The news has been hopping this week with information coming at us from all areas of rideshare and delivery. DoorDash announced that it will partner with Facebook Marketplace to make goods exchanges “less awkward”. DoorDash then also announced that it would be breaking ties with Walmart. Uber is phasing out its free loyalty program in favor of a paid membership program. All this and more in this week’s roundup with senior RSG contributor Paula Lemar.
Uber is shutting down its free loyalty program later this year (The Verge)
Summary: Uber is ending its free loyalty program, Uber Rewards, so it can turn its attention to its subscription-based Uber One membership. In an email sent to customers, Uber explains that users can still earn points until the end of August, and that the last day to redeem points is October 31st.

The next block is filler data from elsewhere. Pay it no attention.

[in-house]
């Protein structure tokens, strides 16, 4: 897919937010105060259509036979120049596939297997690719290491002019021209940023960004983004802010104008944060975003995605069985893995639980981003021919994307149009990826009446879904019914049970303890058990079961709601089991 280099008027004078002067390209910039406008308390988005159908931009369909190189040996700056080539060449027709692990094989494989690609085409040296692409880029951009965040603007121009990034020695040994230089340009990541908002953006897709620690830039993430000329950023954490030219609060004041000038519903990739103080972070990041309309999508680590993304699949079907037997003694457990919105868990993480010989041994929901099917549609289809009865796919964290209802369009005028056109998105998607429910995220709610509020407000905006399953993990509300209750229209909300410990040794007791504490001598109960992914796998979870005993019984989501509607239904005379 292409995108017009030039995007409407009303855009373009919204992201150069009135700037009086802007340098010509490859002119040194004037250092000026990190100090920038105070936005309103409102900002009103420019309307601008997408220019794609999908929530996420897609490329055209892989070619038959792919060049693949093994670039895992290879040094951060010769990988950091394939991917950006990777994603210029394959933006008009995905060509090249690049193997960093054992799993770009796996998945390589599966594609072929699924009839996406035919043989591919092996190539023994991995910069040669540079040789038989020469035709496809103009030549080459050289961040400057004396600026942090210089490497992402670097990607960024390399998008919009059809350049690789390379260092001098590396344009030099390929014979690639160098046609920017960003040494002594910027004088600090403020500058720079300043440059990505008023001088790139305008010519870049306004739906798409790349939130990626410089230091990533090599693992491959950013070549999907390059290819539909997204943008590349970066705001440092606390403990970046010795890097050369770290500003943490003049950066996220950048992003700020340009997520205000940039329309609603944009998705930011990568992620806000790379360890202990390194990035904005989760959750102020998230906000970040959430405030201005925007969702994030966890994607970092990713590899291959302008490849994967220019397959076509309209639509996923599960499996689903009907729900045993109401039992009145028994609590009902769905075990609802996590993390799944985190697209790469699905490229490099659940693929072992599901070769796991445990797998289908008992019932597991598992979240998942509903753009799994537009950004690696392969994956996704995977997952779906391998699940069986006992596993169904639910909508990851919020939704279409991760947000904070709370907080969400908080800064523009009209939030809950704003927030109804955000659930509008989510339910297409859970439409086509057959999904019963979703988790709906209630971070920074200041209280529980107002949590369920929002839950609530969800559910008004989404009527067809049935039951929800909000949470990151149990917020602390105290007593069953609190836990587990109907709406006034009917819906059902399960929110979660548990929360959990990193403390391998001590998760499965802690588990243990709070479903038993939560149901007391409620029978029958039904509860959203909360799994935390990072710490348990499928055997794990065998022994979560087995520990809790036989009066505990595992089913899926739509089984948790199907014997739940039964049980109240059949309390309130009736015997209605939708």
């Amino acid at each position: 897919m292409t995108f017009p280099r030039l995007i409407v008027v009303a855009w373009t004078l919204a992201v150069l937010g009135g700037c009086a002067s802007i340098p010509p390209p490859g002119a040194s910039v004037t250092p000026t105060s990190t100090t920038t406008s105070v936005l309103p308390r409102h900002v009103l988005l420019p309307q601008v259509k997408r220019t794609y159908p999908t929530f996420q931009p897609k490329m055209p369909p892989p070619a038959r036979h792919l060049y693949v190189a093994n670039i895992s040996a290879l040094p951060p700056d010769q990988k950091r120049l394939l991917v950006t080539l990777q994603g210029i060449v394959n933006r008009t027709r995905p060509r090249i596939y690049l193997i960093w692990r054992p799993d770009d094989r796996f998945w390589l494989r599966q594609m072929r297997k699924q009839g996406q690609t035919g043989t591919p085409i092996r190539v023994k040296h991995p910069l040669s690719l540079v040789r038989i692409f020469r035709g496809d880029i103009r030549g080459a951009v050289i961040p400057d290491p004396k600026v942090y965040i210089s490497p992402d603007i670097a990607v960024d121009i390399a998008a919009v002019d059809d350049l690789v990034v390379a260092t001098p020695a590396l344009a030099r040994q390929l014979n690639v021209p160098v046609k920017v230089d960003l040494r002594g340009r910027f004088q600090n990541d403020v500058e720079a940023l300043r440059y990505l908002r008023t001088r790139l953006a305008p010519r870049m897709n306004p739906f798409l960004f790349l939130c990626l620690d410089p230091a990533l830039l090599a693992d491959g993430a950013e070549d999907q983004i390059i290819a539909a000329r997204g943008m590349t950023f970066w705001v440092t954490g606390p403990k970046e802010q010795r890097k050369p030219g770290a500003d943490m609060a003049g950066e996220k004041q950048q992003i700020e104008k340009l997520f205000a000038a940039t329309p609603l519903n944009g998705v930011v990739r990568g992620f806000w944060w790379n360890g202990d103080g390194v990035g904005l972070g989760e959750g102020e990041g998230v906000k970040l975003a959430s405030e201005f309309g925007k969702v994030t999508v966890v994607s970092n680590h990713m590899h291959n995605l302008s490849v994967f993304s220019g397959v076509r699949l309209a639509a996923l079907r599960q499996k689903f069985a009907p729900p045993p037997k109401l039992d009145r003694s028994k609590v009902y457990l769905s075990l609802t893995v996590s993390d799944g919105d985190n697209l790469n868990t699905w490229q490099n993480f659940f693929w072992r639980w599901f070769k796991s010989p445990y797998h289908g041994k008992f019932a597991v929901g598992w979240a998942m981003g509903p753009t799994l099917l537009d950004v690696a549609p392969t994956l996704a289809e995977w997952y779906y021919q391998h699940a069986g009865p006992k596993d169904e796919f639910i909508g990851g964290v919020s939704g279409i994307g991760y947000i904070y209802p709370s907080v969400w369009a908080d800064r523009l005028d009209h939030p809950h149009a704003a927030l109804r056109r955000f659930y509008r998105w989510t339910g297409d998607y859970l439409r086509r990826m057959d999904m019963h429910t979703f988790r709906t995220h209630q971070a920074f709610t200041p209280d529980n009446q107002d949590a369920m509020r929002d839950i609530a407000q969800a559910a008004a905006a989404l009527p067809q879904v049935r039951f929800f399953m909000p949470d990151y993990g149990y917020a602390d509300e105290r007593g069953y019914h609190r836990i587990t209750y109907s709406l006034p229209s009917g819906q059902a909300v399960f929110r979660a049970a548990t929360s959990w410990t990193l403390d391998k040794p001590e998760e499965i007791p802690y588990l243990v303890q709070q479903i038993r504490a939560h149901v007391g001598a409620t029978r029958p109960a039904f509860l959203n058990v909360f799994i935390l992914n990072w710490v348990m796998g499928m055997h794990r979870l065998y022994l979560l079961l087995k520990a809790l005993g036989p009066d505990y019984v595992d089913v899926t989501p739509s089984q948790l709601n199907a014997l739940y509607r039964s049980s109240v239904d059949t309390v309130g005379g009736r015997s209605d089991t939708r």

“Thank you for being part of Uber Rewards,” the email reads. “It’s been a great ride, but we’ve decided to end Rewards soon, as we shift our focus to our new Uber One membership program.”
Uber has since posted an update about the loyalty program’s imminent shutdown, which will take place on November 1st, 2022. Launched in 2018, Uber Rewards is a free program that lets you rack up points for every dollar you spend when hitching a ride or ordering food through Uber and Uber Eats. You can then use these points to earn discounts on future rides or deliveries. The more points you earn, the better perks you get — earning 7,500 points, for example, unlocks the highest Diamond tier, which comes with benefits like premium customer support, complimentary ride upgrades, better drivers, and three free Uber Eats deliveries….
My Take: Hear what RSG contributor Chris has to say about this change: